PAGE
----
3. You must accurately set the backlash, and enable it.
4,. On your drilling with the tailstock - is the motor powerful enough. Drilling is very heavy work (more that tool turning I think). Your motor must be powerful and the feedrate (as set by the F command - not the motor settings) must be low or you will loose steps again.
If you think about drilling manually - a drill bit takes a lot of pressure and only goes in slowly - it is important to get the spindle speed correct for the size of the drill.
(On my milling head, I put too small a motor - the thing worked very well indeed - it would go up and down - and hold the tool in the same position as I milled - but when it came to drilling - it just stopped! - I have now changed it for one at least three times the power.)

Sorry if you know a lot of this - hope it helps.

Persevere - you will get better all the time. You will not get better software than Mach3 (not without paying a great deal of money, anyway) and this is the best forum in the world.

Title: Re: Feed Rate
Post by: B.E.N. on March 27, 2008, 05:00:45 PM
Thanks for the reply.

I have spent a couple hours going through everything again and seem to have things back in order. You did reply about drilling, I have the drill in the headstock and I am bringing the part to the drill so am am using the Z axis to push the part into the drill I am cutting several holes in one plane.

After I had run a few parts I was panning around on the display and the X axis went goofy and drilled a hole where I didn't want one any idea whats up with that?? I stopped the program told it 0,0 again. I did decrease the velocity some on the X - axis to see if that helps. I also noticed that if the jog button is selected while running a program it is more likely??? an axis will erratic.

Tell me about G90, I would think I would want that in the beginning as well?

Title: Re: Feed Rate
Post by: Graham Waterworth on March 27, 2008, 06:01:48 PM
G90 tells mach3 to take all dimensions from one point eg the face of the part, G91 moves from the current position the said amount.


G90 G00 X10. Z0
G01 Z-90 F100.


G90 G00 X10. Z0
G01 Z-45. F100.

Both bits of code will cut 90mm in the Z axis.

Title: Re: Feed Rate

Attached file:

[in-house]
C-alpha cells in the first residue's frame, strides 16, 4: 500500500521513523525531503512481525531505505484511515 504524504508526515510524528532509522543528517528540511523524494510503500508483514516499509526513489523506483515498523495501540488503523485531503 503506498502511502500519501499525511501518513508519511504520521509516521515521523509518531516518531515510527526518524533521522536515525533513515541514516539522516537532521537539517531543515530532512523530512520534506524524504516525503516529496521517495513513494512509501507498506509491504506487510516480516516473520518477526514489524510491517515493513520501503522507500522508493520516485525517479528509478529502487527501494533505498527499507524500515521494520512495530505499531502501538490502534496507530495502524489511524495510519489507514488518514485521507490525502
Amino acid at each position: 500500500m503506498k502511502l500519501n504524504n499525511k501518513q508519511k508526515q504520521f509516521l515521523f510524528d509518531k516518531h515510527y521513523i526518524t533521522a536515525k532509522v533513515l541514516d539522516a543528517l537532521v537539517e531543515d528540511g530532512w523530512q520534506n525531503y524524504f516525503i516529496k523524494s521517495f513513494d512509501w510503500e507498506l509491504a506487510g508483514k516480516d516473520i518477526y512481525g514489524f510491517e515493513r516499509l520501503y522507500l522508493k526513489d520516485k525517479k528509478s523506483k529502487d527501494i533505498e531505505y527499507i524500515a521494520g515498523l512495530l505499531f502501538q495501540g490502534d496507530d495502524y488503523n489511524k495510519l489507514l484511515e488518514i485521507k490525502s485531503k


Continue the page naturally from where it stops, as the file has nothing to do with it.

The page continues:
Post by: jimpinder on March 28, 2008, 05:37:21 AM
I must admit I have never bothered with the difference between G90 and G91 - and therefore I must have assumed that the lathe would be in G90 mode all the time.

Having read Graham's explanation - yes - I must agree, a G90 at the begining would make sure of it. A G91 popping up unexpectedly could cause chaos!!

Tested my new motor yesterday on drilling - yes - it worked. A 6mm drill, spindle speed about 1300 (top speed on this motor til I fit a gearbox) and a conservative feedrate of 0.25mm and it had no problems.I'll try upping the feedrate a bit, and then I'll try some of my bigger drills.
Title: Re: Feed Rate
Post by: Graham Waterworth on March 28, 2008, 12:59:35 PM
Not drilling 316 stainless, I guess  ;D

Title: Re: Feed Rate
Post by: jimpinder on March 28, 2008, 01:41:37 PM
Give me a chance - I'll get there - but not with this machine.

No -  most of my stuff is mild steel 5,6 or 8 mm to drill -  sometimes up to 12mm - as I said, I need to fit a gearbox on the 3 phase motor - it looses a lot of power at lower speeds. I'm designing one now :-\ :-\
Title: Re: Feed Rate
Post by: Hood on March 28, 2008, 07:50:34 PM
Give me a chance - I'll get there - but not with this machine.

No -  most of my stuff is mild steel 5,6 or 8 mm to drill -  sometimes up to 12mm - as I said, I need to fit a gearbox on the 3 phase motor - it looses a lot of power at lower speeds. I'm designing one now :-\ :-\

Get yourself an AC Servo ;) , thats the way I am hoping to do it on my Beaver Mill. Have a 5KW servo which supposedly has 163lbin torque from 0 to 3000RPM. Have a drive that will run it, only thing I am lacking now is an encoder with Hall signals suitable for a 4 pole motor, dont suppose you have one in your back pocket :D

Title: E-Stop
Post by: B.E.N. on April 01, 2008, 05:52:19 PM
General question regarding MACH 3. I would like to stop all motion when I open the safety cover over the spindle of a lathe. The lathe is a Wabeco D2400E that has a cover switch built in. Right now the cover stops the spindle but not the axis motors. Is it possible to use this switch together with a space bar input or something else to stop all movement or send all axis to zero coordinates just by opening the safety cover without causing a reset?

Title: Re: Feed Rate
Post by: Hood on April 01, 2008, 06:02:01 PM
You could possibly use a brain or the macropump to do a feedhold when the switch is activated, that would halt the axis movement, not sure about the spindle, depends how its set up but you could also add an M5 to it to stop the spindle as well.
 Not sure how your lathe is set up but I would think it might be quite dangerous to make the axis move to zeros when the cover opens, X0 on a lathe is usually the spindle centre.
Title: Re: Feed Rate
Post by: Graham Waterworth on April 01, 2008, 07:15:05 PM
I must agree with Hood, the only safe way is to stop the machine, you can not send it to home as you have no idea what the safe path to home is at any given point.

You could make the spindle switch latch a relay that cuts the power to the spindle and the axis drives.